In .NET, the choice of data type can significantly impact the precision of arithmetic operations, especially in financial contexts. This article highlights a hands-on demonstration comparing the decimal and double types, revealing the subtle yet crucial discrepancies that can emerge when using less precise data types in repetitive arithmetic tasks, emphasizing the superiority of decimal for precise financial calculations.

## Introduction

When dealing with financial computations, a seemingly innocuous choice, such as selecting a data type, can have major implications. This article delves into the consequential difference between `decimal`

and `double`

data types in .NET, particularly in scenarios that require utmost precision.

## Background

Both `decimal`

and `double`

are floating-point data types in .NET, but they are designed for different purposes. The `double`

type is a double-precision floating-point format, suitable for scientific calculations where approximation is acceptable. On the other hand, the `decimal`

type, with its 128-bit data size, is intended for financial and monetary calculations where precision is crucial.

## Using the Code

To showcase the difference between the two types, we simulate an operation where a small amount, `0.01`

, is added multiple times, 10,000 iterations to be precise.

namespace DemoConsole
{
internal class Program
{
static void Main(string[] args)
{
const int iterations = 10000;
const decimal decimalValue = 0.01M;
const double doubleValue = 0.01;
decimal totalDecimal = 0M;
double totalDouble = 0.0;
for (int i = 0; i < iterations; i++)
{
totalDecimal += decimalValue;
totalDouble += doubleValue;
}
Console.WriteLine($"Using decimal after
{iterations} iterations: {totalDecimal}");
Console.WriteLine($"Using double after
{iterations} iterations: {totalDouble}");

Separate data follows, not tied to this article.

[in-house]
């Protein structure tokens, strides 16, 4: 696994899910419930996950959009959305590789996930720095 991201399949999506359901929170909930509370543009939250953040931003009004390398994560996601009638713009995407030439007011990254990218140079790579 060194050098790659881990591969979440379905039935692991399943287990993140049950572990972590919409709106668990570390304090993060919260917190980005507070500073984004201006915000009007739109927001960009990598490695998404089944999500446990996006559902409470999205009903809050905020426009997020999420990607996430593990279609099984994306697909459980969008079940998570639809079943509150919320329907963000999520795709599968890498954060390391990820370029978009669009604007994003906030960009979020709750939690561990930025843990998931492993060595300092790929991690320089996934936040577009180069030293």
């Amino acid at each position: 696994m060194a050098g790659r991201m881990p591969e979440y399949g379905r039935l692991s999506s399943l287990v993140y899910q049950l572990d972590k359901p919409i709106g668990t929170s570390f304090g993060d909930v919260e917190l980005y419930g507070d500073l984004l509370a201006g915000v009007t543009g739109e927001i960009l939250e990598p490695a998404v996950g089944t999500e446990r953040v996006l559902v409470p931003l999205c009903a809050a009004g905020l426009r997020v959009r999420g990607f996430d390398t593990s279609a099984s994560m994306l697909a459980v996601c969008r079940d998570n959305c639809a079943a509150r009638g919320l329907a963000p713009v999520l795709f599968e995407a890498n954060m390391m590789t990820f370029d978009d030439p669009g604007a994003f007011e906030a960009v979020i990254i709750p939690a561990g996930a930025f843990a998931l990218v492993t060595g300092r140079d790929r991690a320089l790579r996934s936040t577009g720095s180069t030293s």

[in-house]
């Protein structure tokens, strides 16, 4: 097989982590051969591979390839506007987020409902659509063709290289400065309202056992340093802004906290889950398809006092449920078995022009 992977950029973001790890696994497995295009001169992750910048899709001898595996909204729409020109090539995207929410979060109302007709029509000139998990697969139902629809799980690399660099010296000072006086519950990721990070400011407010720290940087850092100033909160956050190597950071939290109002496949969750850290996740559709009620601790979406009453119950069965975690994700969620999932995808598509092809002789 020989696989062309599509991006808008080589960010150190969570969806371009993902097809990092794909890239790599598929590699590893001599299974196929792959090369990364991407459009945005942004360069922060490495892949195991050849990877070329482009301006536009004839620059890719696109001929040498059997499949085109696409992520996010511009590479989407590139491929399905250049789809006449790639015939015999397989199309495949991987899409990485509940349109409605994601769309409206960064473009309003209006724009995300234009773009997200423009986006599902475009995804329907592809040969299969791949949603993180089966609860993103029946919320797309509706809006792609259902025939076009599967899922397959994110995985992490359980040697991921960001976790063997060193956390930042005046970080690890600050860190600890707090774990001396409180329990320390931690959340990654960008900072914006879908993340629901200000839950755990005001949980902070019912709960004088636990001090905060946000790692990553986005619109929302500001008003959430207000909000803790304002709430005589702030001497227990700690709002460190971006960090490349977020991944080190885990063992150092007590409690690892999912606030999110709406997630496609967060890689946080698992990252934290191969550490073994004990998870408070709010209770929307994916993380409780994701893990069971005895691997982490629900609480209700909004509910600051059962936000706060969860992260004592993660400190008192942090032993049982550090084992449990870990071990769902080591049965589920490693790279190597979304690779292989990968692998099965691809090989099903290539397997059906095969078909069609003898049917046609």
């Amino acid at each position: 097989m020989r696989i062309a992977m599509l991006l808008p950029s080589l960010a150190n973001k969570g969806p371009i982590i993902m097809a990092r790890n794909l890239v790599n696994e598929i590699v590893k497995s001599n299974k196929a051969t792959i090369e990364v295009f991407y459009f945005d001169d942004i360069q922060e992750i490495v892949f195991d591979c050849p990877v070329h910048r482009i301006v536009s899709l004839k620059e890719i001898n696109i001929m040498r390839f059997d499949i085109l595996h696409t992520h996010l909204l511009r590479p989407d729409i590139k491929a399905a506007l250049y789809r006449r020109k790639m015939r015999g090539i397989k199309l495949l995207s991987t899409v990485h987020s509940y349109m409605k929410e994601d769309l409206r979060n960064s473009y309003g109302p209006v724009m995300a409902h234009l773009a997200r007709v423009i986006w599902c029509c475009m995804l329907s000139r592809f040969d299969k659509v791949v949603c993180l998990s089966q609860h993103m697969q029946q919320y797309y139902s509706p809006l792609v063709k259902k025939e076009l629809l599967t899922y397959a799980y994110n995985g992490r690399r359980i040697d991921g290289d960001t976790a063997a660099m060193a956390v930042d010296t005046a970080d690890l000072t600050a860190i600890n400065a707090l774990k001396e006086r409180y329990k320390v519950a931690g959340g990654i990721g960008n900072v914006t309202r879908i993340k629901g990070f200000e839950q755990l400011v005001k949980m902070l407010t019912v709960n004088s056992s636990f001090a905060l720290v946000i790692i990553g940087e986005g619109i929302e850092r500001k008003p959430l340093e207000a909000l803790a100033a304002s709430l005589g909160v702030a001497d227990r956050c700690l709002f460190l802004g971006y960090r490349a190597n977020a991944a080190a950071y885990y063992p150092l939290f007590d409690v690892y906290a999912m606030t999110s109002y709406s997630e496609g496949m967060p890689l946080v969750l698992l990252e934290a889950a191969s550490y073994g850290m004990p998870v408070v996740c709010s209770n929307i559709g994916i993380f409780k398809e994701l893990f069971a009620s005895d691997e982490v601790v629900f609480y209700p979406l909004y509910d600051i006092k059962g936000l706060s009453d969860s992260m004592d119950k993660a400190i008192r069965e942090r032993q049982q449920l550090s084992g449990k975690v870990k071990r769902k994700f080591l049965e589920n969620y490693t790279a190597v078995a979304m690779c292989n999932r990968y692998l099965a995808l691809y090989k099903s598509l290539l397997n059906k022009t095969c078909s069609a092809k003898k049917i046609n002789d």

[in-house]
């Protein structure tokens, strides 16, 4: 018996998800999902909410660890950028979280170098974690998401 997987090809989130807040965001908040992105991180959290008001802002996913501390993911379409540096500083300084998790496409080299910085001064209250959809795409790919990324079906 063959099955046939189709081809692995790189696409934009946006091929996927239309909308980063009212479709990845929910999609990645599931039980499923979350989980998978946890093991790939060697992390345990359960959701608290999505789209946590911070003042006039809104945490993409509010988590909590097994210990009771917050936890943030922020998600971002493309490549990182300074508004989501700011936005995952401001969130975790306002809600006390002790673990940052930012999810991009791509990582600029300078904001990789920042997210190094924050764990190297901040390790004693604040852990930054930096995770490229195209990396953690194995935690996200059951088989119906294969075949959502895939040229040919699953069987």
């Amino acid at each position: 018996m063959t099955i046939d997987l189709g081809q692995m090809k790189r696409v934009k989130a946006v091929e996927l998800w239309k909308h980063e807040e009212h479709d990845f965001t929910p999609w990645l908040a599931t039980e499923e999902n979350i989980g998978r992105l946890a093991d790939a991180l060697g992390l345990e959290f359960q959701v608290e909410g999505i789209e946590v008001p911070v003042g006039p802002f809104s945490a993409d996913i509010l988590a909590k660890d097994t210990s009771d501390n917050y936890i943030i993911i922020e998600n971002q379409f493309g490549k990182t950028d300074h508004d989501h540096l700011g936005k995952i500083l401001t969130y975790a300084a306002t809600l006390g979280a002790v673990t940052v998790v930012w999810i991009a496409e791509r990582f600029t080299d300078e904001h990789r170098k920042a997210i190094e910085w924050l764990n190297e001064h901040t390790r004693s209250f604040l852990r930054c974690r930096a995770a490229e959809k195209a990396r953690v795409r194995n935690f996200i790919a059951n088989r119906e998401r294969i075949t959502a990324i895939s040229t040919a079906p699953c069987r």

if ((double)totalDecimal != totalDouble)
{
Console.WriteLine("The values are not the same!");
}
else
{
Console.WriteLine("The values are the same.");
}
Console.ReadKey();
}
}
}

After running the above code, the output is as follows:

Using decimal after 10000 iterations: 100,00
Using double after 10000 iterations: 100,00000000001425
The values are not the same!

As seen in the results, the `double`

type deviates by an approximate value of 0.00000000001425, highlighting the inaccuracies that can creep in even with seemingly simple arithmetic.

This output clearly illustrates the difference in precision. While the `decimal`

type accurately computes the result as 100, the `double`

type introduces a small but noticeable error. In financial operations, even such minute discrepancies can be significant.

**Note**: The `M`

suffix in the `decimalValue`

constant is used to denote a `decimal`

literal in C#.

If you wish to explore the code or contribute, you can find the source code on GitHub.

## Points of Interest

It's worth noting that the underlying representations of these two types in memory contribute to this disparity. The `double`

type uses a binary representation which can lead to rounding errors for certain fractional values, while the `decimal`

type is designed to mitigate such errors, especially in financial contexts.

## History

- 17
^{th} September, 2023: Initial article created showcasing the importance of the `decimal`

data type in .NET for precision-required operations

I am a self-employed software engineer working on .NET Core. I love TDD.